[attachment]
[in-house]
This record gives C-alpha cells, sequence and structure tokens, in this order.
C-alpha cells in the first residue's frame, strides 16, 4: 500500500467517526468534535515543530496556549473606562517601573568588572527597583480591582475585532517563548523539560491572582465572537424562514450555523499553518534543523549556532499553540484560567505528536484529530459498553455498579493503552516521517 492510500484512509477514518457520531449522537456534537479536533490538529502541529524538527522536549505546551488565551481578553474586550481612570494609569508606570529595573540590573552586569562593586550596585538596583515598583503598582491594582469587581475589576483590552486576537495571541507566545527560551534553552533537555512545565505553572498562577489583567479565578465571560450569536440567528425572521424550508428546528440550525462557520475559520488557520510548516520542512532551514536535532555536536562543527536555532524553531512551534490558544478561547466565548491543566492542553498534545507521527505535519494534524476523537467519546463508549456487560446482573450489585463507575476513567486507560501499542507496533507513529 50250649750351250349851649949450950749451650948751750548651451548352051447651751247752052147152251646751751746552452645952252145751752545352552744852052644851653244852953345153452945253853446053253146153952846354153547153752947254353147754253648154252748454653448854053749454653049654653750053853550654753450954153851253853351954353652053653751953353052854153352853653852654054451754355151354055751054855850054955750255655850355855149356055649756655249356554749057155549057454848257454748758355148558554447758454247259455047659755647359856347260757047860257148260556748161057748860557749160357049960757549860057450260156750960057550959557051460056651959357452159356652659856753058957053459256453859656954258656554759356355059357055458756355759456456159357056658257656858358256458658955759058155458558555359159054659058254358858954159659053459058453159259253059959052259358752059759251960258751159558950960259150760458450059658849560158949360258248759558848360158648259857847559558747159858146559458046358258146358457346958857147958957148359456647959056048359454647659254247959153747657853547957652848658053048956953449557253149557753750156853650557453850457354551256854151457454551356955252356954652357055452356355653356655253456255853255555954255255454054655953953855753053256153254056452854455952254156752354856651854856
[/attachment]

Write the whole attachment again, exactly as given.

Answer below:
[in-house]
This record gives C-alpha cells, sequence and structure tokens, in this order.
C-alpha cells in the first residue's frame, strides 16, 4: 500500500467517526468534535515543530496556549473606562517601573568588572527597583480591582475585532517563548523539560491572582465572537424562514450555523499553518534543523549556532499553540484560567505528536484529530459498553455498579493503552516521517 492510500484512509477514518457520531449522537456534537479536533490538529502541529524538527522536549505546551488565551481578553474586550481612570494609569508606570529595573540590573552586569562593586550596585538596583515598583503598582491594582469587581475589576483590552486576537495571541507566545527560551534553552533537555512545565505553572498562577489583567479565578465571560450569536440567528425572521424550508428546528440550525462557520475559520488557520510548516520542512532551514536535532555536536562543527536555532524553531512551534490558544478561547466565548491543566492542553498534545507521527505535519494534524476523537467519546463508549456487560446482573450489585463507575476513567486507560501499542507496533507513529 50250649750351250349851649949450950749451650948751750548651451548352051447651751247752052147152251646751751746552452645952252145751752545352552744852052644851653244852953345153452945253853446053253146153952846354153547153752947254353147754253648154252748454653448854053749454653049654653750053853550654753450954153851253853351954353652053653751953353052854153352853653852654054451754355151354055751054855850054955750255655850355855149356055649756655249356554749057155549057454848257454748758355148558554447758454247259455047659755647359856347260757047860257148260556748161057748860557749160357049960757549860057450260156750960057550959557051460056651959357452159356652659856753058957053459256453859656954258656554759356355059357055458756355759456456159357056658257656858358256458658955759058155458558555359159054659058254358858954159659053459058453159259253059959052259358752059759251960258751159558950960259150760458450059658849560158949360258248759558848360158648259857847559558747159858146559458046358258146358457346958857147958957148359456647959056048359454647659254247959153747657853547957652848658053048956953449557253149557753750156853650557453850457354551256854151457454551356955252356954652357055452356355653356655253456255853255555954255255454054655953953855753053256153254056452854455952254156752354856651854856